To increase congressional awareness of this issue, we proposed a Congressional EMP Awareness Day, arguing that if, just for one day, Congress simulated even a fraction of the impact such an attack would have (from shutting off their BlackBerries to turning off the lights), the scope of the danger would be clear. The date proposed was March 23, 2011. In a speech on March 23, 1983, President Ronald Reagan detailed his plans for the Strategic Defense Initiative (SDI). SDI was aimed at ensuring America’s safety against a nuclear missile attack by implementing land-based and space-based defense systems. Reagan’s vision was never completely realized, but the missile threats against the United States have never dissipated. Particularly since a ballistic missile could be used to deliver an EMP attack, the need for such a system grows more pressing. Thus, March 23 would have been an excellent date for Congress to observe EMP Awareness Day.
Yet despite the fact that six national commissions and major independent U.S. government studies have independently concurred with the significance of the danger, Congress has yet to act in a substantive manner. For the most part, U.S. government agencies have not taken planning for their response to an EMP attack out of the theoretical stages.
Alerting the American People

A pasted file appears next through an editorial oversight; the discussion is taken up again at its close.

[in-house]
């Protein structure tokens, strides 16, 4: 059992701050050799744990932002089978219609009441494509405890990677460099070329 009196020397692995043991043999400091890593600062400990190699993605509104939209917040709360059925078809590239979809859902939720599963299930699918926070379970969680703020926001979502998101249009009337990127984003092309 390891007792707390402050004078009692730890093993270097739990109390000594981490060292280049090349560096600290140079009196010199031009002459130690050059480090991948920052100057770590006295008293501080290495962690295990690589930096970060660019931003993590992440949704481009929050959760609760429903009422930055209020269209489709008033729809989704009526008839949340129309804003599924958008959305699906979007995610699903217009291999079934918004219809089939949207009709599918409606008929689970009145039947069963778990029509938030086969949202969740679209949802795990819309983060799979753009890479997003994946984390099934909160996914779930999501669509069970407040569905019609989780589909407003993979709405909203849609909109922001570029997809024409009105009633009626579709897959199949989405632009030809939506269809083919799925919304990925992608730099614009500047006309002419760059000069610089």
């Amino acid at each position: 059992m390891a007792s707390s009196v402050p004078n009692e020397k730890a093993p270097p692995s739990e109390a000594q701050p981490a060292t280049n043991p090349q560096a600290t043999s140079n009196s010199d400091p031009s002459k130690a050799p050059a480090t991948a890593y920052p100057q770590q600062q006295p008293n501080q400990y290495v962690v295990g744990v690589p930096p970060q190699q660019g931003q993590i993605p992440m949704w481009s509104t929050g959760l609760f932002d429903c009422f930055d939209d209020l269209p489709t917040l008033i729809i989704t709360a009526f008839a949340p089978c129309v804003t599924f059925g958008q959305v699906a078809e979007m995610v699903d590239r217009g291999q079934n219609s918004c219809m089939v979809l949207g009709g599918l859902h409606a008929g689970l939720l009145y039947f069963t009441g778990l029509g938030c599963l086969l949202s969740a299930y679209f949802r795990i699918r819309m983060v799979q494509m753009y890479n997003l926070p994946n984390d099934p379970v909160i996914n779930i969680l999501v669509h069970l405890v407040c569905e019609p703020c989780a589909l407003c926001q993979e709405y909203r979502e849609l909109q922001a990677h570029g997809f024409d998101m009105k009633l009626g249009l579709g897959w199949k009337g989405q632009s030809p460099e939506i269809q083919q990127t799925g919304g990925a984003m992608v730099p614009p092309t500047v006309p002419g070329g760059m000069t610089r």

All Americans need to understand what their leaders in Washington know and what they are not doing with the information. Therefore, we propose a new date for National EMP Awareness Day: August 15. On August 15, 2003, a major blackout occurred throughout the northeastern United States and Canada. More than 55 million people received a brief object lesson in what life would be like after an EMP event. For the most part, services were restored within a day. That would not be the case after an EMP event.
EMP Day should cause all Americans to think about what Washington ought to be doing about this grave danger. Washington should:
- Fund comprehensive missile defense. Building a comprehensive missile defense system will allow the U.S. to intercept and destroy a missile bound for the United States, regardless of the launch point or the objective—whether the attack is aimed at destroying a city or engaging in an EMP attack.
- Demand the Administration develop a National Recovery Plan and a plan to respond to severe space weather emergencies. In order to minimize lives lost and property destroyed, the United States needs a plan that will address its ability to recover quickly after an attack or space weather incident. The EMP Commission emphasized that the nation must first improve the infrastructure on which all other sectors are dependent, specifically citing electric power and telecommunications. This risk-based approach recognizes that certain infrastructure is key to post–EMP attack recovery. EMP should also be added to the list of 15 national disaster scenarios.
- Require more research on the EMP threat. More research is needed to ensure that the United States fully understands the scope of the danger and can prepare cost-effective countermeasures.
Simply recognizing the EMP threat would go a long way toward better preparing America for the unthinkable.
James Jay Carafano, Ph.D., is Deputy Director of the Kathryn and Shelby Cullom Davis Institute for International Studies and Director of the Douglas and Sarah Allison Center for Foreign Policy Studies, a division of the Davis Institute, at The Heritage Foundation.